So overall I'd say this jacket might make the most sense for those who want one piece to cross over in to a few different layering columns. It's sort of both a good looking utilitarian and niche piece at the same time. Most of OR's latest versions lean towards the techy side as far as looks (not a fan of the blatant color contrasts) but the jacket itself is an absolute workhorse. And when you dial in its uses it's a highly functional piece that will last. It's also frequently on sale so it can be a real bang for your buck purchase. When/If mine craps out I'll absolutely replace it with another.





Source: bought it new
Price Paid: 80 (msrp 140)

Hands down my #1 go-to upper layer for 3-season use! Feels like a second natural protective outer skin! So comfortable and flexible, it "becomes you."

I have four of these in different colors and REALLY like them. Use on trails, commute to trailhead, out-and-about day off jacket, workday commute jacket. My wife and several members of our hiking clubs are now getting these. Amazing soft shell hoody for aerobic activities.

-- Writing and photos underway. Please check back soon! --


  • Just the right level and balance of windblocking n' breathability, due to blocked material use design
  • Extremely stretchable, so great for climbing and other active sports
  • Useful for both outer and inner wear
  • Zippered toroso (2) and Napolean chest (1) pockets
  • Effective DWR Finish
  • Choice of colors
  • All around 'GO TO' outer wear for Hiking, Backpacking, Boating, Bicycling, Kickabout Casual, Commuting, and Office Work
  • Essential outer shell wonder!


  • Addictive useability ... may find yourself living and sleeping in them
  • Slight pilling of fabric over time were rubbed
  • Wish List: main zipper was a two-way
  • Wish List: sleeve cuffs could benefit from cinch adjuster, so can better layer gloves and hike up sleeves when get warm

More photos coming to your finger tips or mouse soon ...

I could live in these things and often do so! We have A LOT of moisture falling on us in different ways. And you need protection to stay healthy and happy. Ferrosi Hoodies are core 'go-to' gear for me.  

I typically bring a second one with me as casual wear for the hike commute.  I have also used it to lend to another for a hike if they forgot a mist/light rain coat, or need another layer ( also helps me justify carrying backup gear).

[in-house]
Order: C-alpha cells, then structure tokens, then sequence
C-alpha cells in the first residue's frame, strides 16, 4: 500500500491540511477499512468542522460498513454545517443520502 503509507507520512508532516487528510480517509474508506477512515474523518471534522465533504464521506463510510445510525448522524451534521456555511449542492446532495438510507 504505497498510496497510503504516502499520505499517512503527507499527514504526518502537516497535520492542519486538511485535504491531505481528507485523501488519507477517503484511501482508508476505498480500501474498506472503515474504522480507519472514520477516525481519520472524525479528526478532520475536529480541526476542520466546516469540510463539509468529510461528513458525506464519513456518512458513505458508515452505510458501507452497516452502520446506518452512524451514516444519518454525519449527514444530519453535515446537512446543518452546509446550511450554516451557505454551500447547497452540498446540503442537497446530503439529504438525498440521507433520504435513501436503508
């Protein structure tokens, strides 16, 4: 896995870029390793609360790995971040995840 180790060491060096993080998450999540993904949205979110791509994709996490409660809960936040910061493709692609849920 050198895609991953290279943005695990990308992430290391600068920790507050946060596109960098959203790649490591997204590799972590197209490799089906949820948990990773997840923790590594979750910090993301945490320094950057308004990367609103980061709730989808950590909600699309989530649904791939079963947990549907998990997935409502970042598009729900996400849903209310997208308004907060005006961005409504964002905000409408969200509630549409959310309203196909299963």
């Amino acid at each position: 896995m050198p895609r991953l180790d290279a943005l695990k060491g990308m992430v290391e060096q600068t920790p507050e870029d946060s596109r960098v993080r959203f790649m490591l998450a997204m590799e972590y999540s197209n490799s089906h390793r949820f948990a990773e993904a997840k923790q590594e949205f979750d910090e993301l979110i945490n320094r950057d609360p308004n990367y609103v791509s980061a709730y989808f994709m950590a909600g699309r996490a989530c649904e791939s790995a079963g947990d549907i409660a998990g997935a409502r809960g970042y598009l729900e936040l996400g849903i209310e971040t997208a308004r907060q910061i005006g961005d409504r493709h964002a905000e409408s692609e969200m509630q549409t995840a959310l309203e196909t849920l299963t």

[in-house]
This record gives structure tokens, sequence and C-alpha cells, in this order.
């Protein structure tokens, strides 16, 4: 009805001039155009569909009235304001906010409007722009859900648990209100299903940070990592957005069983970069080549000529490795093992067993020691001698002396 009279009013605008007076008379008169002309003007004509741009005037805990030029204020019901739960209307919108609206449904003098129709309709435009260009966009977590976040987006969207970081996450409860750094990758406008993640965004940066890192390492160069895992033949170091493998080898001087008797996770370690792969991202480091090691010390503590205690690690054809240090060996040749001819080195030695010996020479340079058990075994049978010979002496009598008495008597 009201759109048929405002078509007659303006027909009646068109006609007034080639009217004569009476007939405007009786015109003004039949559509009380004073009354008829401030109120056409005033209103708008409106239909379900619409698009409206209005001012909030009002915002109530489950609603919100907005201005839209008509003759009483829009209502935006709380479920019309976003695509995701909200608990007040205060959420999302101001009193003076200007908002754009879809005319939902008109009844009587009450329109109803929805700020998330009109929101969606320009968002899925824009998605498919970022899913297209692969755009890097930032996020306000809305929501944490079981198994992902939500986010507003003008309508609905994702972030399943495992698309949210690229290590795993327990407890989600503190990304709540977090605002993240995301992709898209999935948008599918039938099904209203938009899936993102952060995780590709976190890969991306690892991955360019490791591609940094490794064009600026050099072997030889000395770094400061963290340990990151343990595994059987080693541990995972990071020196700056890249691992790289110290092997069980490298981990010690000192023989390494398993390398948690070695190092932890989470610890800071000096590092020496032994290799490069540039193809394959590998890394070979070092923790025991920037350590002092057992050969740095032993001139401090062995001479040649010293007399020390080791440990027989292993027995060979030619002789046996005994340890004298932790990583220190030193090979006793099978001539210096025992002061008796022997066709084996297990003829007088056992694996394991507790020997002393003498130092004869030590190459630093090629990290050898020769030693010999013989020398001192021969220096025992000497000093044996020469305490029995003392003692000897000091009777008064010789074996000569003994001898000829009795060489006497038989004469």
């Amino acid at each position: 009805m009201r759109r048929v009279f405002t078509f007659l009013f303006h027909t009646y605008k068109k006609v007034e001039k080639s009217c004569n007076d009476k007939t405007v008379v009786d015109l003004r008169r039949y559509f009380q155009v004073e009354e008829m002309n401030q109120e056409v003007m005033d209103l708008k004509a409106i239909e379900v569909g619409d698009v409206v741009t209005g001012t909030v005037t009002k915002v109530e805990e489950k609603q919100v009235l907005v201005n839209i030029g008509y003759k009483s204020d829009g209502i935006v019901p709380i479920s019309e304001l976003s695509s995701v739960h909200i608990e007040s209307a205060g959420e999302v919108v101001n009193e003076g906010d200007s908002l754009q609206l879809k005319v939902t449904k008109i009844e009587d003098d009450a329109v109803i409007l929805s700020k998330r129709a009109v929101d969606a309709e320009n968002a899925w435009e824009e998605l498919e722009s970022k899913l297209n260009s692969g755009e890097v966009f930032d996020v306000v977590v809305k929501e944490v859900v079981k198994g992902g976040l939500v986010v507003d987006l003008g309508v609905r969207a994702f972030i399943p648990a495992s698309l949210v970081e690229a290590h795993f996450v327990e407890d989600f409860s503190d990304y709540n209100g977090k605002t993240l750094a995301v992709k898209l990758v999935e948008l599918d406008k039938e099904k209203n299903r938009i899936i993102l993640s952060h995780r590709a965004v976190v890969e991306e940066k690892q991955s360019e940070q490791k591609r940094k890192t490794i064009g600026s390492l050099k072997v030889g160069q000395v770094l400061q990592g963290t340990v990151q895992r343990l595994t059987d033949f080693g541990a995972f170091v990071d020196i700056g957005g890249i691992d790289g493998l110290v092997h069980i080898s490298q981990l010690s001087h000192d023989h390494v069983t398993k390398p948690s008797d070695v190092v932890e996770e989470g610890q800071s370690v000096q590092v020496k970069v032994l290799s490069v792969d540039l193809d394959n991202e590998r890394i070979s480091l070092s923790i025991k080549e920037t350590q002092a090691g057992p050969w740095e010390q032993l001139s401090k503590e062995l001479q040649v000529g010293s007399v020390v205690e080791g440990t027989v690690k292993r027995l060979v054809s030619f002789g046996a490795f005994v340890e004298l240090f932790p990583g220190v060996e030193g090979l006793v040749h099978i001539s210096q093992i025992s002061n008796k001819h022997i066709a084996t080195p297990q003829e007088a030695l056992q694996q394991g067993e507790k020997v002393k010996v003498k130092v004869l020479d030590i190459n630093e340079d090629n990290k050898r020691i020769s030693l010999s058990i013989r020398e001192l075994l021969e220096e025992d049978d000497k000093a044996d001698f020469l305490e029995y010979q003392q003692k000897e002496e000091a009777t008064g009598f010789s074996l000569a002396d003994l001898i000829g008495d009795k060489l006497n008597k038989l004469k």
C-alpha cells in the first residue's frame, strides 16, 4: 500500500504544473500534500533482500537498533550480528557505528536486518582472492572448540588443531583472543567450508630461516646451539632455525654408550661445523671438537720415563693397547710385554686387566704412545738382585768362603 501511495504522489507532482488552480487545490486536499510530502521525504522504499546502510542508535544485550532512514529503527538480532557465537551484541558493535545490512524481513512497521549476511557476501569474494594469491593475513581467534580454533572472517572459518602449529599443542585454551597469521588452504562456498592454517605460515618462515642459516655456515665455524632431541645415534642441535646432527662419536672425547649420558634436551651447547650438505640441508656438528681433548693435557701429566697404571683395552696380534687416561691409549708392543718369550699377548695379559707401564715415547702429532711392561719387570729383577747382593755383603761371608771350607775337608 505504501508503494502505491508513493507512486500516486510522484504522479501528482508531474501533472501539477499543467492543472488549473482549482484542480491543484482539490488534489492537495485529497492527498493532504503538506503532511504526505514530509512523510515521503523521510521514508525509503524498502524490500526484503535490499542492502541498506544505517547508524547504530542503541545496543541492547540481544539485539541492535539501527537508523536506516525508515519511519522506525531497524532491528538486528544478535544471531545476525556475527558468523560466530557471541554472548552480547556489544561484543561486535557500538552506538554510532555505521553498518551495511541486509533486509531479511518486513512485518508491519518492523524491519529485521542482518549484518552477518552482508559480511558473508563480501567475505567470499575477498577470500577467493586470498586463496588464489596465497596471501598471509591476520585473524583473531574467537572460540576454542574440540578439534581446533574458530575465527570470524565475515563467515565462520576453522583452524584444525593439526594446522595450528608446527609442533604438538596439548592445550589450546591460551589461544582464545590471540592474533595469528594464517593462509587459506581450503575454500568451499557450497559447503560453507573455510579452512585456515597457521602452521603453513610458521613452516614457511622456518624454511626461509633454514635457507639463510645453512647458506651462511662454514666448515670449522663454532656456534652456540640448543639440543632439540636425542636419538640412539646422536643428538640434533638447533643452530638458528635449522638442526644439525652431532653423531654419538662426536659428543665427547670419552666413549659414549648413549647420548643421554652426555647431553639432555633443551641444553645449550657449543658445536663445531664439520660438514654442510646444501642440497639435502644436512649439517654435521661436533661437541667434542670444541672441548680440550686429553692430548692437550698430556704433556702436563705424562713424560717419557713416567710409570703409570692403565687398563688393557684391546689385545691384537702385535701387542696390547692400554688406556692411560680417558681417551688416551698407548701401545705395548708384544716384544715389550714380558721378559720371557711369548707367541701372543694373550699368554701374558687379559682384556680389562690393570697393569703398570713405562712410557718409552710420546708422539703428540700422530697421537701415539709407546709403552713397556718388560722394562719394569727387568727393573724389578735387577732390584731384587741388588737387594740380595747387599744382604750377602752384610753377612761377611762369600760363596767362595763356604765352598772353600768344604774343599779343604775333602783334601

My color choice uses:

  • Diablo Red: Trail, bad weather safety visibility, can also use as an emergency flagging device
  • Evergreen: Trail and Trailhead commute, one for the trail the other for the commute (so not sweaty)
  • Mushroom / Walnut: Trail and Trailhead commute, one for the trail the other for the commute (so not sweaty)
  • Black: City/park kick about gear and work commute

Mushroom / Walnut color on Heliotrope Ridge overlooking Coleman Glacier, on Mt Baker, WA.


Mushroom / Walnut color on Squak Mt, in the 'Issaquah Alps' (a fun local WA name for Squak, Cougar, and Tiger mountain-ettes, at the foot of the Cascades, as one heads towards Snoqualmie pass.

Mushroom / Walnut color on Comet Falls at Mt Rainier


Sam (which stands for "Small And Mighty" in this case), who leads one of our hiking clubs, stands about 4' 7" tall (in thick socks). In the middle of July, we had some unexpected cold misty weather on Mt Rainier, on the way to Dege peak, above the Sunrise area.  Having forgot her raincoat, Sam borrowed my Mushroom/Walnut-colored Ferrosi as a protective layer. The DWR finish kept the denching mists off of her.  And I got a great photo where she looks, dare I say, kinda like an Ewok, from Star Wars fame!  A 2XL thus makes a good overlay for just about anyone.  We're seeing more and more people in our Meetup Groups getting them now.


Evergreen / Hops  color at dinner on the way back from Comet Falls.